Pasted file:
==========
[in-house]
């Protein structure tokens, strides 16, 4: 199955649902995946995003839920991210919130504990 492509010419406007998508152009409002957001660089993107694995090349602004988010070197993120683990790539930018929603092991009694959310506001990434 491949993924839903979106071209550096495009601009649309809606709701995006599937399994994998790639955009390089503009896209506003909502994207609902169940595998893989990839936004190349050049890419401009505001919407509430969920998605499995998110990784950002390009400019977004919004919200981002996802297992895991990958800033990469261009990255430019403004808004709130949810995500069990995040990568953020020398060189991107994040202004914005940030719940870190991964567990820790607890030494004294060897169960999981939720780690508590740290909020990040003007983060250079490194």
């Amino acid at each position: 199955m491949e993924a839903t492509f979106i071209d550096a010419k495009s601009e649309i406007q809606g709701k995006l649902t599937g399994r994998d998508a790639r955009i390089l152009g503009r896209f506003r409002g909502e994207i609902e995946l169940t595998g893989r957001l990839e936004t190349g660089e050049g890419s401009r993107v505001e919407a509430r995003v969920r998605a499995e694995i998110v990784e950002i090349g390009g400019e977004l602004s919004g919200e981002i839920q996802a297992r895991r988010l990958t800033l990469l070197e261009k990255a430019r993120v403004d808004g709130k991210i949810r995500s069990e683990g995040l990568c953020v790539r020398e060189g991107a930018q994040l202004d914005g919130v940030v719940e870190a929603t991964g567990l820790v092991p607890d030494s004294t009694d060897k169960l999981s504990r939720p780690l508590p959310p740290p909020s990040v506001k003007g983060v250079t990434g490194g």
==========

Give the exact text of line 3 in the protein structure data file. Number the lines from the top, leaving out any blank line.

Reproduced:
């Amino acid at each position: 199955m491949e993924a839903t492509f979106i071209d550096a010419k495009s601009e649309i406007q809606g709701k995006l649902t599937g399994r994998d998508a790639r955009i390089l152009g503009r896209f506003r409002g909502e994207i609902e995946l169940t595998g893989r957001l990839e936004t190349g660089e050049g890419s401009r993107v505001e919407a509430r995003v969920r998605a499995e694995i998110v990784e950002i090349g390009g400019e977004l602004s919004g919200e981002i839920q996802a297992r895991r988010l990958t800033l990469l070197e261009k990255a430019r993120v403004d808004g709130k991210i949810r995500s069990e683990g995040l990568c953020v790539r020398e060189g991107a930018q994040l202004d914005g919130v940030v719940e870190a929603t991964g567990l820790v092991p607890d030494s004294t009694d060897k169960l999981s504990r939720p780690l508590p959310p740290p909020s990040v506001k003007g983060v250079t990434g490194g």